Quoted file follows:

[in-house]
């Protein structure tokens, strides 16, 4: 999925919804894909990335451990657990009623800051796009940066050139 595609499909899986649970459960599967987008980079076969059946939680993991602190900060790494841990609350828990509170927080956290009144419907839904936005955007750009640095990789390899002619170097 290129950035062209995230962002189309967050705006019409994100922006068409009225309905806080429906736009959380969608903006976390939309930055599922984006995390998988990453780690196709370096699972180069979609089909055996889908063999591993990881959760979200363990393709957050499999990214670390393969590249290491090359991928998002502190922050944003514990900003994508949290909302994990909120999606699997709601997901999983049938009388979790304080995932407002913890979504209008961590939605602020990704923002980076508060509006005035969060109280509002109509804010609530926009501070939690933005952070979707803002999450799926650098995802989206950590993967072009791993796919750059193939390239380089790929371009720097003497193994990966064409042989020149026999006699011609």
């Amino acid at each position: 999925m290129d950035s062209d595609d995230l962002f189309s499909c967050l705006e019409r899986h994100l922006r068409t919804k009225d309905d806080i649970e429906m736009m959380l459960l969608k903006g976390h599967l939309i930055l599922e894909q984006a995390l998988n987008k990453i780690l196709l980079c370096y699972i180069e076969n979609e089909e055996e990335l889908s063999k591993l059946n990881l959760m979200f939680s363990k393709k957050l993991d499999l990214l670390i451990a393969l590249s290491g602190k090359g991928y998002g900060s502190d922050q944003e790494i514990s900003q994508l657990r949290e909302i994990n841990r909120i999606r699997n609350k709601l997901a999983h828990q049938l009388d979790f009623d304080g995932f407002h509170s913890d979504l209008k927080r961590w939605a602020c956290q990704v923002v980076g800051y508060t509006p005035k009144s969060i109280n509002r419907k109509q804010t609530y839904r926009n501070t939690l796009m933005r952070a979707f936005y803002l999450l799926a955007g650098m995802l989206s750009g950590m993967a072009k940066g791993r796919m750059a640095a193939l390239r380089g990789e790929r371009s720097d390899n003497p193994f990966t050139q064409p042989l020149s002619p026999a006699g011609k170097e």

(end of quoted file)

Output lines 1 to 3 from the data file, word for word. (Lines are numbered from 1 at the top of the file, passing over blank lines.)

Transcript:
[in-house]
């Protein structure tokens, strides 16, 4: 999925919804894909990335451990657990009623800051796009940066050139 595609499909899986649970459960599967987008980079076969059946939680993991602190900060790494841990609350828990509170927080956290009144419907839904936005955007750009640095990789390899002619170097 290129950035062209995230962002189309967050705006019409994100922006068409009225309905806080429906736009959380969608903006976390939309930055599922984006995390998988990453780690196709370096699972180069979609089909055996889908063999591993990881959760979200363990393709957050499999990214670390393969590249290491090359991928998002502190922050944003514990900003994508949290909302994990909120999606699997709601997901999983049938009388979790304080995932407002913890979504209008961590939605602020990704923002980076508060509006005035969060109280509002109509804010609530926009501070939690933005952070979707803002999450799926650098995802989206950590993967072009791993796919750059193939390239380089790929371009720097003497193994990966064409042989020149026999006699011609």
């Amino acid at each position: 999925m290129d950035s062209d595609d995230l962002f189309s499909c967050l705006e019409r899986h994100l922006r068409t919804k009225d309905d806080i649970e429906m736009m959380l459960l969608k903006g976390h599967l939309i930055l599922e894909q984006a995390l998988n987008k990453i780690l196709l980079c370096y699972i180069e076969n979609e089909e055996e990335l889908s063999k591993l059946n990881l959760m979200f939680s363990k393709k957050l993991d499999l990214l670390i451990a393969l590249s290491g602190k090359g991928y998002g900060s502190d922050q944003e790494i514990s900003q994508l657990r949290e909302i994990n841990r909120i999606r699997n609350k709601l997901a999983h828990q049938l009388d979790f009623d304080g995932f407002h509170s913890d979504l209008k927080r961590w939605a602020c956290q990704v923002v980076g800051y508060t509006p005035k009144s969060i109280n509002r419907k109509q804010t609530y839904r926009n501070t939690l796009m933005r952070a979707f936005y803002l999450l799926a955007g650098m995802l989206s750009g950590m993967a072009k940066g791993r796919m750059a640095a193939l390239r380089g990789e790929r371009s720097d390899n003497p193994f990966t050139q064409p042989l020149s002619p026999a006699g011609k170097e």